The Hague, The Netherlands Report of what it's like to live there - 06/28/14
Personal Experiences from The Hague, The Netherlands
1. Was this post your first expatriate experience? If not, what other cities have you lived in as an expat?
2. What is your home city/country? How long is the trip to post from there, with what connections? How easy/difficult is it to travel to this city/country?
U.S. - 8 hour direct flights to the east coast are available through AMS.
3. How long have you lived here?
2011 - present.
4. What brought you to this city (e.g. diplomatic mission, business, NGO, teaching, retirement, etc.)?
Government - U.S. Embassy.
Housing, Groceries & Food:
1. What is your housing like? What are typical housing sizes, locations, and commute times for expatriates?
Dutch housing is typically attached (townhouse style) or apartment flats. Detached, single-family housing is rare in The Hague.
2. How would you describe the availability and cost of groceries and household supplies relative to your home country?
Most U.S. comparable foods are available here. Marks & Spencer recently arrived, creating an outlet for British foods as well. Costs are higher than U.S. prices by about 35%.
3. What household or grocery items do you wish you had shipped to post?
Gas / Charcoal Grill - They're priced by the carat weight here. Leave your U.S. bike at home.
4. What typical restaurants, food delivery services, and/or takeout options are popular among expatriates?
Major U.S. chains are here.
5. Are there any unusual problems with insects or other infestations in housing?
None. Don't expect window screens at home.
1. How do you send and receive your letters and package mail? Are local postal facilities adequate?
We use the Diplomatic Post Office at the Embassy.
2. What is the availability and cost of household help, and what types of help are typically employed by expatriates?
3. What kinds of gyms or other sports/workout facilities are available? Are they expensive?
They are everywhere.
4. Are credit cards widely accepted and safe to use locally? Are ATMs common and do you recommend using them? Are they safe to use?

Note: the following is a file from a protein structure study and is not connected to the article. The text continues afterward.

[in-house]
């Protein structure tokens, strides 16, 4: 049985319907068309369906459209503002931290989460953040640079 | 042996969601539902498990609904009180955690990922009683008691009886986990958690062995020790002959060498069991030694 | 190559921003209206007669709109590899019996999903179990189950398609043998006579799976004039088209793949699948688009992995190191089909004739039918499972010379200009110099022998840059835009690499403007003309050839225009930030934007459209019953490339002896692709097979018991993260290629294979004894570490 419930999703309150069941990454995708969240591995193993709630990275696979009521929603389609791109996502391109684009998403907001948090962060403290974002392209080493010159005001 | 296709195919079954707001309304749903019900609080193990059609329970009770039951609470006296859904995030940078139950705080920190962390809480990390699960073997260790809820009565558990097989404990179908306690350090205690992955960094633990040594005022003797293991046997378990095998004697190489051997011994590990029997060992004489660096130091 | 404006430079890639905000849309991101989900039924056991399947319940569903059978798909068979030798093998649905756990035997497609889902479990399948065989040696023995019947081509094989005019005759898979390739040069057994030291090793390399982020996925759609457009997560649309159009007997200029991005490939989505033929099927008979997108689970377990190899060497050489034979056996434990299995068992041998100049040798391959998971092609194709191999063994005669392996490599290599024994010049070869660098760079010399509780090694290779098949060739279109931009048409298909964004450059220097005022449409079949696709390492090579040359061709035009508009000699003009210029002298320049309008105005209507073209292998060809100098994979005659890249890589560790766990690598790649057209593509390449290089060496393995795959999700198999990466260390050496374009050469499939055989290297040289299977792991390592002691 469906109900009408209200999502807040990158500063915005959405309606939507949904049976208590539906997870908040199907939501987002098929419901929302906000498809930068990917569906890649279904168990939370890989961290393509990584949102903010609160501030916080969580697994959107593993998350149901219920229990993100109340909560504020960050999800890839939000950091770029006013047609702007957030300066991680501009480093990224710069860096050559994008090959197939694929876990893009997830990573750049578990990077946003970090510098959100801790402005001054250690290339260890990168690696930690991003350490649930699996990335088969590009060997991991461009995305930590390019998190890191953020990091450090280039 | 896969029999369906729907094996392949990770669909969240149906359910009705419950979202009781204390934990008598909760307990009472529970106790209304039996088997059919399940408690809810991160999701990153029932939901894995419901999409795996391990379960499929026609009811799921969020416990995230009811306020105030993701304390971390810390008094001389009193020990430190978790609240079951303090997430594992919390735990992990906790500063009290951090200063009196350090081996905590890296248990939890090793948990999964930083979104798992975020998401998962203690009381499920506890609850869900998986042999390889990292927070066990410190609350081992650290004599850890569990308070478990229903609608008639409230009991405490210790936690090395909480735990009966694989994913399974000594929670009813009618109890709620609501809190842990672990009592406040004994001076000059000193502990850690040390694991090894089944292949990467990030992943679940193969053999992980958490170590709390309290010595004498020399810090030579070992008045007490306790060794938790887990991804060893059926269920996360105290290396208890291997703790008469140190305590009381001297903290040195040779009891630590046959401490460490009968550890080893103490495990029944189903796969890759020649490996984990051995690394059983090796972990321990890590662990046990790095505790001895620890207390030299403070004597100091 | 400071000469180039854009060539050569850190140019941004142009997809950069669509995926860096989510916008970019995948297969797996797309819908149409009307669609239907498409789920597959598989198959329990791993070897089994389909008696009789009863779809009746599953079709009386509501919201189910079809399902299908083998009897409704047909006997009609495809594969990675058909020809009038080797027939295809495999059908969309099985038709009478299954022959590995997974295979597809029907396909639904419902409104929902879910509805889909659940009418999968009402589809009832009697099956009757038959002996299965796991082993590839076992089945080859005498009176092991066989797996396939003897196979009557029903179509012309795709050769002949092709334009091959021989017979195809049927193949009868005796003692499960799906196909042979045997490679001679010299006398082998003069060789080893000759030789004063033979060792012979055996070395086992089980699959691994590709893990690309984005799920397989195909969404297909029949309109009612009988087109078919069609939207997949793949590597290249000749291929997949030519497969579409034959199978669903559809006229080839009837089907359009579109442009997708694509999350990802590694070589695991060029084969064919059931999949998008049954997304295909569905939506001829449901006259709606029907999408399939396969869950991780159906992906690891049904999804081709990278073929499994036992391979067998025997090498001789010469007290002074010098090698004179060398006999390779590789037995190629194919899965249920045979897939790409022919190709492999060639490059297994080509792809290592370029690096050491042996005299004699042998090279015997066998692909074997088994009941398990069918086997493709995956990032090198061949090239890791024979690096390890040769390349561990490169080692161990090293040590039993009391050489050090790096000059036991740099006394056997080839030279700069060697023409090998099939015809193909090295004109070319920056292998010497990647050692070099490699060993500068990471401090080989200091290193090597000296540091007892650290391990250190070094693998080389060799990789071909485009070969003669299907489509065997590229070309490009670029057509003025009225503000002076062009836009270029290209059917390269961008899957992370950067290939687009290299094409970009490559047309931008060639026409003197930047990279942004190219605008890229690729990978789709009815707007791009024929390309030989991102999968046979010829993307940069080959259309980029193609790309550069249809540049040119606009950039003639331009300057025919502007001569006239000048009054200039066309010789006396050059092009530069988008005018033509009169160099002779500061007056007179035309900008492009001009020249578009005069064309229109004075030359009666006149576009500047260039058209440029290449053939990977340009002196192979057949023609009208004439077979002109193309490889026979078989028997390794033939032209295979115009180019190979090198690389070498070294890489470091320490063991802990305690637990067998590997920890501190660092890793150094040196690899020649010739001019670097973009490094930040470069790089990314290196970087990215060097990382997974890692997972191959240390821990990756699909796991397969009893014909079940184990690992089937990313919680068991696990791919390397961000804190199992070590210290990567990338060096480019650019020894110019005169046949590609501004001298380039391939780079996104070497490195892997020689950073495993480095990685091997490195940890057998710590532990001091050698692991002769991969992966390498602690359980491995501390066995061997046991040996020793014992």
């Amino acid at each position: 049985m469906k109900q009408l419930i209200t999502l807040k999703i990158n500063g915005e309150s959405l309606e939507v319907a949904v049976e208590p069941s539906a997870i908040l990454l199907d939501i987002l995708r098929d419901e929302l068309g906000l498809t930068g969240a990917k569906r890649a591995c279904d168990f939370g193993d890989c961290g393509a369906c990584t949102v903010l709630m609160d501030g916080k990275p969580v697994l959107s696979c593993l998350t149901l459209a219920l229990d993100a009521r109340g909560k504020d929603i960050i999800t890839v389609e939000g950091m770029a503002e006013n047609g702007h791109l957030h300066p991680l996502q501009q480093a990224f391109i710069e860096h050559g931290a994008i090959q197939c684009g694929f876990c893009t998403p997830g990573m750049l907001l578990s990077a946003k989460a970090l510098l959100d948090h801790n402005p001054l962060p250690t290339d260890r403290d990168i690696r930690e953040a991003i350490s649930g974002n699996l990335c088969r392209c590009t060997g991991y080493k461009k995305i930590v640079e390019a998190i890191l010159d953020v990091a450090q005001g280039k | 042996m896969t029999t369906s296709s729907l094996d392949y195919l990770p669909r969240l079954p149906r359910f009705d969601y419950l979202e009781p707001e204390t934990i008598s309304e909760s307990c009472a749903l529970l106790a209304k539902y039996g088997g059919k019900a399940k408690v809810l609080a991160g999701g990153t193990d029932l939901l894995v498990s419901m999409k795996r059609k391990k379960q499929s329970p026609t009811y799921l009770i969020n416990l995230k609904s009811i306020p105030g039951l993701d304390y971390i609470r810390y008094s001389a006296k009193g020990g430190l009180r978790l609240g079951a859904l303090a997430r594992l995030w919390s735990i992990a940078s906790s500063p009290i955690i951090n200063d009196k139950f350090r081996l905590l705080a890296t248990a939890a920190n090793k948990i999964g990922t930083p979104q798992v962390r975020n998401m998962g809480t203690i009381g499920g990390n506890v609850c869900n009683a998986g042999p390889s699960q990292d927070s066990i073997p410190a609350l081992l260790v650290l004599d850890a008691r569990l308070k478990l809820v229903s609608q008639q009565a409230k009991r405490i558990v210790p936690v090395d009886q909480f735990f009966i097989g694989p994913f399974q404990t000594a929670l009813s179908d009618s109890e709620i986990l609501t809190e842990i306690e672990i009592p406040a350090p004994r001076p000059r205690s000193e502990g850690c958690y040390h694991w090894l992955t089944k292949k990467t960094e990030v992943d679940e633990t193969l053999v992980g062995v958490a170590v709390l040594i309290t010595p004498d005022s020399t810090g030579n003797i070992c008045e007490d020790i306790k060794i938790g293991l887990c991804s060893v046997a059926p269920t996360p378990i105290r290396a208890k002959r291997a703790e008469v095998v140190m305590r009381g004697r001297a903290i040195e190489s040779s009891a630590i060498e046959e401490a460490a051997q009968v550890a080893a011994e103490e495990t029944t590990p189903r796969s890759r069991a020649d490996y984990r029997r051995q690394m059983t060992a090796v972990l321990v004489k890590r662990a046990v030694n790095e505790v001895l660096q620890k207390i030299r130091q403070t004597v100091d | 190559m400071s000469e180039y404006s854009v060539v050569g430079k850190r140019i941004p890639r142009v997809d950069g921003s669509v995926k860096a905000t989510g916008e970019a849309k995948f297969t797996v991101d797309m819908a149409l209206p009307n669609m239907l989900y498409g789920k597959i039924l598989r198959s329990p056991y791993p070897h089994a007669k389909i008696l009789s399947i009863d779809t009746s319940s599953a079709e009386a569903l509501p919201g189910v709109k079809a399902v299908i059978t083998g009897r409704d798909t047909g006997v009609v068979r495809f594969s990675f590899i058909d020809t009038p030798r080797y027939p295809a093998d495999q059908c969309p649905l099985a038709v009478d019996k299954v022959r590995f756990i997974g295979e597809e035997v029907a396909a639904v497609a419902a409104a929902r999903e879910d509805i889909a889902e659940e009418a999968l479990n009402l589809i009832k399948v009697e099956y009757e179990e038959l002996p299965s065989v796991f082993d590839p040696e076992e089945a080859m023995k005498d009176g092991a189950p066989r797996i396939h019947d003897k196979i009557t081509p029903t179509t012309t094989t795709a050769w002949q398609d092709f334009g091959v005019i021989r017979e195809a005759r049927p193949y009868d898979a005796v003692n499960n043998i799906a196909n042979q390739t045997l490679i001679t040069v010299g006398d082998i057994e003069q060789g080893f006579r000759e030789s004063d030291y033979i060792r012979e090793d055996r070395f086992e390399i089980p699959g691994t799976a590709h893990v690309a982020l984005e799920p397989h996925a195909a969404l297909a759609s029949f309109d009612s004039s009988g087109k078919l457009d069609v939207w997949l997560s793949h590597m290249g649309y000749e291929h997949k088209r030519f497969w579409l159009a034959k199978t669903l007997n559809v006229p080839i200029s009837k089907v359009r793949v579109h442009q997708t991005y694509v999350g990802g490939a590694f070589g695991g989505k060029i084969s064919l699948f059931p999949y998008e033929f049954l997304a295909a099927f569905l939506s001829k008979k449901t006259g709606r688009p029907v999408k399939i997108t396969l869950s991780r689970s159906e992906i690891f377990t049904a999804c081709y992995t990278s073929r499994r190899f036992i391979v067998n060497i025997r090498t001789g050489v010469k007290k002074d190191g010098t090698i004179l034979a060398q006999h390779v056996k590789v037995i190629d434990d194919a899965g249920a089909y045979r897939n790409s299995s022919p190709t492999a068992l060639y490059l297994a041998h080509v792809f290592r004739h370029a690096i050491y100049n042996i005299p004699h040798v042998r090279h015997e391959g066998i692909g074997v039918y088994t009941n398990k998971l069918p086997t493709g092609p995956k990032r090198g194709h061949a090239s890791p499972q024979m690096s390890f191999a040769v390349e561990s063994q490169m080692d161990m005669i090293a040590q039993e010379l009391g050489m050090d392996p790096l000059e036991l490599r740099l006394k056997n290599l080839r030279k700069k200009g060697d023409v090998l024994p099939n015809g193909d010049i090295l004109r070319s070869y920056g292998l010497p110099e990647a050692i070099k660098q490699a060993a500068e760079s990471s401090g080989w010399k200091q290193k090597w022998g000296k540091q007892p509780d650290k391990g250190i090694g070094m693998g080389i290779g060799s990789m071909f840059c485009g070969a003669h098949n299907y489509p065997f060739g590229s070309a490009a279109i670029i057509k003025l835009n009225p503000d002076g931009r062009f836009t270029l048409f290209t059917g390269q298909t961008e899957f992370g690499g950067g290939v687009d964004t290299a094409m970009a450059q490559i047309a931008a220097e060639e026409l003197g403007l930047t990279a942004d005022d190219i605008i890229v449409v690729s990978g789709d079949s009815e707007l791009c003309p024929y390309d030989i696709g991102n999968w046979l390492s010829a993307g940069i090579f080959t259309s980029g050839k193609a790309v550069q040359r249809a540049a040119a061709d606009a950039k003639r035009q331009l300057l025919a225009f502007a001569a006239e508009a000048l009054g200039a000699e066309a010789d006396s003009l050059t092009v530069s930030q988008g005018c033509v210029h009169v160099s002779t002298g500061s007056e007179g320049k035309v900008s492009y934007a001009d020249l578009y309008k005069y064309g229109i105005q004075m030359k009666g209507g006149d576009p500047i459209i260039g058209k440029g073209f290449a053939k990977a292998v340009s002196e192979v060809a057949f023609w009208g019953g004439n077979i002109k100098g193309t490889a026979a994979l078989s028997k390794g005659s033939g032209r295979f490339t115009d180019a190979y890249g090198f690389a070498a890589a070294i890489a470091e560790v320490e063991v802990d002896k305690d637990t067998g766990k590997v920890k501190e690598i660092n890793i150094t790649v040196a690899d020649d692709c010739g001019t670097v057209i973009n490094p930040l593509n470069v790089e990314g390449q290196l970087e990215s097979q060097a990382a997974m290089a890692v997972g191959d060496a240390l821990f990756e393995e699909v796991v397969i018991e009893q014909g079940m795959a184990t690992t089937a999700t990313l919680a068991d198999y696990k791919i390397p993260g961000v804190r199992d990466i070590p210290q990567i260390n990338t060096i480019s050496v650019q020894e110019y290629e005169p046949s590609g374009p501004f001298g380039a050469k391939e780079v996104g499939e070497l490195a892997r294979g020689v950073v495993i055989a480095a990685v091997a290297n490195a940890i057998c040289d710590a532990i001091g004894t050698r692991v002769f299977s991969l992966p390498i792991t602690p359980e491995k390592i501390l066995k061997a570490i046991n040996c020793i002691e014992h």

The Dutch primarily use a PIN (debit card) system. Your U.S. cards will work at major tourist areas but in general, if you have to swipe it, they won't accept it. You'll need a credit card that includes a gold foil chip and requires a PIN number. We maintain a local bank account for general use.
5. What English-language religious services are available locally?
A variety. The American Protestant Church has a significant expat population.
6. How much of the local language do you need for daily living? Are local language classes/tutors available and affordable?
Polite exchange is appreciated but the Dutch speak English better than many Americans and often with less of an accent.
7. Would someone with physical disabilities have difficulties living in this city?
1. Are local buses, trams, trains or taxis safe and affordable?
Trains = Yes and they run on time. They're expensive - about 5 Euro / day for me.
Buses / Trams = Yes and they're very safe.
Taxis = Only for expense account travel or to the airport. Think Metro car not Yellow cab.
2. What kind of car do you recommend bringing to post, given the terrain, availability of parts, burglary/carjacking risks, etc.? What kind of car do you advise not to bring?
Bring a small car - please. Full-sized SUV's are present but they are ridiculous here. Fuel is heavily taxed and road taxes vary based on fuel type. Currently gas is about 1.75 Euro / liter. Diesel is cheaper and very common - but road taxes are much high for non-exempted personnel.
Phone & Internet:
1. Is high-speed home Internet access available? How long does it typically take to install it after arrival?
Yes, through a variety of vendors. About 50 Euros / month for broadband.
2. Do you have any recommendations regarding mobile phones? Did you keep your home-country plan or use a local provider?
Buy one here - or bring one unlocked. Service is everywhere and low-cost.
1. Are qualified veterinarians and/or good kennel services available? Do animals need to be quarantined upon entry to the country? Are there other considerations regarding pets that are particular to this country?
Employment & Volunteer Opportunities:
1. What types of jobs do most expatriate spouses/partners have? Locally based or telecommuting? Full-time or part-time? Can you comment on local salary scales?
Not so many.
2. What volunteer opportunities are available locally?